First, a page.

Her answer — that this is serious research approved by the experts — is the same one that the grizzly researchers McCain has mocked gave.
In the interview, she also defended her “bridge to nowhere” positions, admitting no contradictions.
The reality seems to be that, as governors go, she’s really quite skeptical of earmarks, but not the sort of categorical foe of the projects that McCain has been — and as really only a federal official can be. It’s very difficult for local officials to actually oppose federal money for their communities, and in fact, Palin sought it; it’s the attempt to cast her has a principled earmark foe that’s gotten her into trouble.
September 14, 2008
In a brief 15-minute speech before a raucous Carson City crowd of about 5,000, Republican vice presidential nominee Sarah Palin promised on Saturday to “shake things up” in Washington, D.C. if she and U.S. Sen. John McCain are elected in November.
In remarks laden with the campaign themes of McCain’s military service and promises of reform, Palin trumpeted her record as a small-town mayor and first-term governor in Alaska and vowed to take her track record to Washington D.C.
“I reminded people there that government is not always the answer,” she said. “In fact, too often, government is the problem.”
Despite the increasingly caustic barbs traded by McCain and his Democratic rival U.S. Sen. Barack Obama on the campaign trail this week, Palin did not use her first solo stump speech to go on the attack, largely in deference to those suffering from Hurricane Ike.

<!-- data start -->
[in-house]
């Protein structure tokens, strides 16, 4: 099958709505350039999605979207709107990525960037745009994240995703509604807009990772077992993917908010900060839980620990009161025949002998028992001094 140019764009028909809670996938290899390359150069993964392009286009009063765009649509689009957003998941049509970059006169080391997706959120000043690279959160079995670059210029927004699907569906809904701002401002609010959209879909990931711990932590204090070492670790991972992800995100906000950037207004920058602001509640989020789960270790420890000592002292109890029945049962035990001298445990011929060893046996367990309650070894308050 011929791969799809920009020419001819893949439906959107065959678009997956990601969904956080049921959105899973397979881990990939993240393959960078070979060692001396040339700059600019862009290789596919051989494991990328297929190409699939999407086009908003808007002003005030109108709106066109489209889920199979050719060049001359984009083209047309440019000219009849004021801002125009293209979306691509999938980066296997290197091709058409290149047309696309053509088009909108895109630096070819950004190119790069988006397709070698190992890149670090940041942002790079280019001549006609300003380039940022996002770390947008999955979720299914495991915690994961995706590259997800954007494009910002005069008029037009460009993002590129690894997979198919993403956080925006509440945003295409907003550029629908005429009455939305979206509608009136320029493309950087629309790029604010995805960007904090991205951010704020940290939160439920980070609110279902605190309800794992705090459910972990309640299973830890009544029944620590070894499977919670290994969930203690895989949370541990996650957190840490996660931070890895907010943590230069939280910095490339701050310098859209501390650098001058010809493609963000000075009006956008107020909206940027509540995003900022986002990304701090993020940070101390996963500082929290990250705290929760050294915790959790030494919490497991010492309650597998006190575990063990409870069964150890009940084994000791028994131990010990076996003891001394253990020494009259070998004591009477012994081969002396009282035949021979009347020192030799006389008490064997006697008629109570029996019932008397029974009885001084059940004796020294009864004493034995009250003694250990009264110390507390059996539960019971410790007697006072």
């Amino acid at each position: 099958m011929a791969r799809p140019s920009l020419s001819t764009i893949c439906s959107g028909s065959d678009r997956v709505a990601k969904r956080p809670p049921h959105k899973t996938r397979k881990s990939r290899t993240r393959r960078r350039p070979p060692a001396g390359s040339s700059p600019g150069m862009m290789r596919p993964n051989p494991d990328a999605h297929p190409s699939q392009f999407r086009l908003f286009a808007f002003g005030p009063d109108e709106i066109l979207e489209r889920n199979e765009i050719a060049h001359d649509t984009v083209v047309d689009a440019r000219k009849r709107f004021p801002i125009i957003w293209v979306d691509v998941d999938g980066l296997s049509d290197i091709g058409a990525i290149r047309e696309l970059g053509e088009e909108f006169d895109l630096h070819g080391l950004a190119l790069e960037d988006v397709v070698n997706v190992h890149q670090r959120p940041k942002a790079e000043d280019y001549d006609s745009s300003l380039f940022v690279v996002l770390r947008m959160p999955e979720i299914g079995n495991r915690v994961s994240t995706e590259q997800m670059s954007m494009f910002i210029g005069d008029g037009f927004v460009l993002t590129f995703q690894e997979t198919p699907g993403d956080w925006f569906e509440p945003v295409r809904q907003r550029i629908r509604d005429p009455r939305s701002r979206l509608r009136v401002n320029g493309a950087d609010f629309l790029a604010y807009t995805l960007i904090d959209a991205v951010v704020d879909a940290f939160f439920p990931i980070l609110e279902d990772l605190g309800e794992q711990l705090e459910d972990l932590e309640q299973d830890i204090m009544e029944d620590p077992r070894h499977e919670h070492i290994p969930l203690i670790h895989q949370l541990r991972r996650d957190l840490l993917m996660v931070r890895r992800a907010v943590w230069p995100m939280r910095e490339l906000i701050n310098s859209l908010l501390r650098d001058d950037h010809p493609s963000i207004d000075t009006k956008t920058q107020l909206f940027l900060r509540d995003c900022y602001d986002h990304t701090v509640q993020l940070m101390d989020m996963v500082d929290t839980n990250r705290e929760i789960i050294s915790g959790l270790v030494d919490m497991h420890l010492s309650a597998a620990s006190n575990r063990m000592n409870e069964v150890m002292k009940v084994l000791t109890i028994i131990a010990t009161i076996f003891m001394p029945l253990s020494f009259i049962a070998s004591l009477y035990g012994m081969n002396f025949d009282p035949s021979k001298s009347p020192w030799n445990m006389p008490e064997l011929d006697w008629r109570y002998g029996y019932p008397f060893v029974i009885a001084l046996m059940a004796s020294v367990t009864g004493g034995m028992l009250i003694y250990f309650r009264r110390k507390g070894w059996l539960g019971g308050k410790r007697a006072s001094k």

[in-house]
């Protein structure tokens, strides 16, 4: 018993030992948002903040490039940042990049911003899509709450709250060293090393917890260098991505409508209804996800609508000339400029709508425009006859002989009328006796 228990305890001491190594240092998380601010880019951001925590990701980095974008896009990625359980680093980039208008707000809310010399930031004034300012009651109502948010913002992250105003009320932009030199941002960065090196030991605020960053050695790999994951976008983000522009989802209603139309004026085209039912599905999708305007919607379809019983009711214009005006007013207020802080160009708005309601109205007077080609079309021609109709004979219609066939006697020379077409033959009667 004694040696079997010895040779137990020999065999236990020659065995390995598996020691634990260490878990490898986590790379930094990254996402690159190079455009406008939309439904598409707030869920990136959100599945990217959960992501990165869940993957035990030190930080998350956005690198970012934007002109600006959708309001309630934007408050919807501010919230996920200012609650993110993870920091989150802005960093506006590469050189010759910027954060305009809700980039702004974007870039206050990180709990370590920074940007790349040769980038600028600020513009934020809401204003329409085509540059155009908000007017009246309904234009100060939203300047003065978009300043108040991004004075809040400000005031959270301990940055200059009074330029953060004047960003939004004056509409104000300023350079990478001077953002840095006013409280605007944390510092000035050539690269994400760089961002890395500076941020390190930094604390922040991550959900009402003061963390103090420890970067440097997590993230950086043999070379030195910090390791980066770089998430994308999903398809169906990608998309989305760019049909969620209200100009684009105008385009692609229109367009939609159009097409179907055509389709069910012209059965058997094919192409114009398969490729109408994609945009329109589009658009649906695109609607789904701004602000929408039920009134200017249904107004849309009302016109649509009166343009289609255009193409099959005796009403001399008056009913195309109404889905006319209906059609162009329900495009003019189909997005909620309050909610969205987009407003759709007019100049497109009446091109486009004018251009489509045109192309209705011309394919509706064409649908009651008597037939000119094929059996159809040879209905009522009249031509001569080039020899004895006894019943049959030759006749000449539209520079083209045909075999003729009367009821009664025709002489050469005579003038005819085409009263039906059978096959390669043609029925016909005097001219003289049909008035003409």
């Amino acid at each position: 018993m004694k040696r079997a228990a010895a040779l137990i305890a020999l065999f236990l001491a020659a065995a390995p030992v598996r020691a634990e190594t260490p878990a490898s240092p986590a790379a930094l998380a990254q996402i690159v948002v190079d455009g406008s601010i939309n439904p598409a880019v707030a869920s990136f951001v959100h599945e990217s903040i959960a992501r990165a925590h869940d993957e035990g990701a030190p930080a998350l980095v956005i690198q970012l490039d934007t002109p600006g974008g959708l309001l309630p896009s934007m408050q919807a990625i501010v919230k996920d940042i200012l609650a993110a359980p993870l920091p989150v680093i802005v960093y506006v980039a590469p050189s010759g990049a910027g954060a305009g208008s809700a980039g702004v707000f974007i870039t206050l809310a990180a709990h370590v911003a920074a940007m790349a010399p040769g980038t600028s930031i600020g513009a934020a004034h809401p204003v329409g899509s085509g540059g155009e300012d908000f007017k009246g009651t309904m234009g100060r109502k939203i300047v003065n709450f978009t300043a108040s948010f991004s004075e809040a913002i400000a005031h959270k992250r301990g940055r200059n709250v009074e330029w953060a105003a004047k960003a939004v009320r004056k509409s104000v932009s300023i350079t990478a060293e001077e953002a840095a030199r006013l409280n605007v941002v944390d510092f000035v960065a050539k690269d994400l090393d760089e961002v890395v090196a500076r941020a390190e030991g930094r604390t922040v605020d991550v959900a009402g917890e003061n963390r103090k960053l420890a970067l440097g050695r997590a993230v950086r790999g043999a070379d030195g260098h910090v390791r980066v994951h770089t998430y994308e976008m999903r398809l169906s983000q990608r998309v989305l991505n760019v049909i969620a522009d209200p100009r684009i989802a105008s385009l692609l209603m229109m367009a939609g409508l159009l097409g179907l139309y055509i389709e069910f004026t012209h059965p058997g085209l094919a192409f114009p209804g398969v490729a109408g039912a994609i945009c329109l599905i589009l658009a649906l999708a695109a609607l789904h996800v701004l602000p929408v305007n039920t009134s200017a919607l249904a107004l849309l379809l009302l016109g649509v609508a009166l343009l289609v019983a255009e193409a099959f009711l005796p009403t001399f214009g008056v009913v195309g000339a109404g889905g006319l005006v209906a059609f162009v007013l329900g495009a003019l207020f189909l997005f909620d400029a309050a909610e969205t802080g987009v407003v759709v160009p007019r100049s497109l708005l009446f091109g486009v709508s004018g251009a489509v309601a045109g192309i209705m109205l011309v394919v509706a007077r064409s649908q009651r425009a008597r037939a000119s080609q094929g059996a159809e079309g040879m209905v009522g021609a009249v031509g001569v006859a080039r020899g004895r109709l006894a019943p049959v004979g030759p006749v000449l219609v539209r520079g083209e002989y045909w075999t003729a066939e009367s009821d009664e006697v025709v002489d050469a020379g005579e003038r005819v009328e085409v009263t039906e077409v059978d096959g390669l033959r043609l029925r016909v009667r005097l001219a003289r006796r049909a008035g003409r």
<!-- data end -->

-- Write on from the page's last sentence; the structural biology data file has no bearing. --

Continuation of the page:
Instead, she continued to introduce herself to voters, repeating many of the same lines from her widely-acclaimed acceptance speech.
“As mayor and governor, I did try to lead by example,” Palin said. “I took a voluntary pay cut, which didn’t thrill my husband. I cut the personal chef from the budget, that didn’t thrill my hungry kids. And I put the state’s check book online for everyone to see and that didn’t thrill bureaucrats.”
In the face of growing criticism, Palin refused to drop a line from her stump speech that brags about her canceling the nation’s most infamous example of runaway earmark spending, the “Bridge to Nowhere.”
“I told Congress thanks but no thanks on the bridge to nowhere, that if our state wanted to build that bridge, we would build it ourselves,” Palin told the crowd.
According to the non-partisan PolitiFact.com, Palin campaigned for governor on a platform that supported building the bridge between two small communities in Alaska.
She only canceled the project after Congress stopped the funding in the wake of the project becoming a national symbol of wasteful spending.
The Obama campaign disputed that McCain and Palin would “shake things up” in Washington D.C.
“All they really stand for is more of the same,” Obama’s Nevada spokesman Jeff Giertz said. “On issues of importance to Nevadans, especially issues important to Nevada women, like equal pay and the right to choose, they are going to continue to sell the policies of the previous administration.